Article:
Kuras v. Kope

Decision Date24 November 1987
Docket NumberNos. 13107,13108,s. 13107
Citation533 A.2d 1202,205 Conn. 332
CourtConnecticut Supreme Court
Parties, 79 A.L.R.4th 585 Chester A. KURAS et al. v. Walter R. KOPE et al. Walter R. KOPE et al. v. Chester A. KURAS et al.

Thomas P. Arvantely, Enfield, for appellants (defendants in the first case, plaintiffs in the second case).

Richard P. Weinstein, West Hartford, for appellees (plaintiffs in the first case, defendants in the second case).


ARTHUR H. HEALEY, Associate Justice.

These appeals involve the disputes concerning an easement by prescription in favor of Walter and Helen Kope over a right-of-way, approximately 1900 feet long, on real property in Suffield owned by Chester and Sarah Kuras. A Superior Court judgment in 1982 1 decreed that the Kopes' predecessors in title, Ara and Martha Dildilian, had established an easement by prescription over a dirt road on the Kurases' property and in doing so, it enjoined the Kurases from interfering with the Kopes' right to use the right-of-way. In 1984, the Kurases brought an action against the Kopes in which they sought a declaratory judgment defining the width, scope and nature of the improvements to the easement that the Kopes could make, injunctive relief restraining the Kopes from expanding, improving or broadening the scope of the easement, monetary damages and other relief. Shortly thereafter the Kopes instituted an action against the Kurases seeking injunctive relief, monetary relief and other equitable relief for their alleged interference with the Kopes' use of the right-of-way. Both cases were tried together in the trial court, O'Neill, J., and argued together in this court.

The Kuras parcel is farm property located on the southerly side of Mountain Road, a town highway, in Suffield. The Kope parcel, which is 30.53 acres, abuts the southerly side of the Kuras parcel. The Kope parcel has no frontage on any highway but it does have access to Mountain Road by virtue of the right-of-way in dispute. The Kopes purchased this property in 1983 after the 1982 Superior Court judgment had established the right-of-way in the Dildilians and "their heirs and assigns." The court's, Bernstein, J., memorandum of decision in 1982 discloses, inter alia, that the Whipples purchased the dominant property (now owned by the Kopes) in 1925, that the Whipples constructed a "dwelling" on it shortly thereafter, that the Whipples sold to the Dildilians in 1946 and that "[i]n all the years that the Whipples and Dildilians owned it, no one, including the neighbors and defendants [the Kurases], questioned their right to use the road." 2 That memorandum also noted that when the bridge over the stream that crossed the right-of-way as it entered the Kopes' parcel "washed out the [Dildilians] re-planked it." When the Kurases fenced off the right-of-way with a gate "occasionally to fence in his cattle he [Chester Kuras] notified [the Dildilians] so that they would in no way be inconvenienced."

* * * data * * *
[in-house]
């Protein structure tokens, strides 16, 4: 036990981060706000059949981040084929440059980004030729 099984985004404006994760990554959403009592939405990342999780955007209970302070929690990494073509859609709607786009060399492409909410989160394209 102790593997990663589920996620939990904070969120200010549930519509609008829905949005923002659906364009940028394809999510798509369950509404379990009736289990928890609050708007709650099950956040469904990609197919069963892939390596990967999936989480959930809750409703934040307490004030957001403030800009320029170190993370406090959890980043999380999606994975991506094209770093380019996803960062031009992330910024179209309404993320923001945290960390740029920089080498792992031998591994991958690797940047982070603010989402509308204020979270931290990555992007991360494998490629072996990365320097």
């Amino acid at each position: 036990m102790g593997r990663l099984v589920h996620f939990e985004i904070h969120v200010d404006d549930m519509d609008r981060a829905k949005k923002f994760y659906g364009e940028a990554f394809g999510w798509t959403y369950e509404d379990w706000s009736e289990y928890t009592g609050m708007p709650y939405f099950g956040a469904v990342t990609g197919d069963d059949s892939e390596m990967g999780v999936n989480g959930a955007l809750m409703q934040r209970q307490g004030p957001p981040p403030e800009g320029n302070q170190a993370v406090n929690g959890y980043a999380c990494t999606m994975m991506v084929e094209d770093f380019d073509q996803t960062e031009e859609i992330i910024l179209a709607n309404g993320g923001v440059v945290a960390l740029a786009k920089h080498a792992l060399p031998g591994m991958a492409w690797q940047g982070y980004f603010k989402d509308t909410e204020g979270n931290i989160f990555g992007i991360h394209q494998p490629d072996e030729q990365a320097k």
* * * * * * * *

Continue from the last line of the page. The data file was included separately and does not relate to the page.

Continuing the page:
The trial court, O'Neill, J., opined that the 1982 judgment found that the right-of-way was a "dirt road" and that it was subject to "flood." It also noted that the 1982 court "specifically found that the road 'was never much wider than a common wagon backroad subsequently made accessible by auto; and it was always subject to climatic conditions.' " The trial court, O'Neill, J., pointed out that the 1982 court's "ultimate finding was that Kopes' predecessors in title 'their heirs, and assigns have a right of way over the land of ... [Kuras] along the path indicated in ... [a] survey done by W.E. Savage, Jr., Land Surveyor ... [which was in evidence in the present trial].' " The "path" in the Savage survey was, the trial court said, shown by dotted lines "clearly not drawn to scale" with the "path" appearing at its "widest" to be 25 feet and at its "narrowest," about six feet. The trial court, O'Neill, J., rejected the Savage survey and used that of Charles E. Davis, a licensed surveyor, who testified at the trial. In doing so, the trial court found that the right-of-way was "but 10 feet" as shown on the Davis survey and not "up to 20 feet" as the Kopes claimed. It recognized that the Kopes had obtained a variance 3 from the Suffield zoning board of appeals allowing them to construct a year-round residence on their parcel and that that variance was required because the Kopes parcel had no frontage on Mountain Road. That court determined that the zoning board of appeals had "concluded" that the Kopes' right-of-way across the Kuras parcel was "adequate for the granting of the variance" to which no conditions had been attached.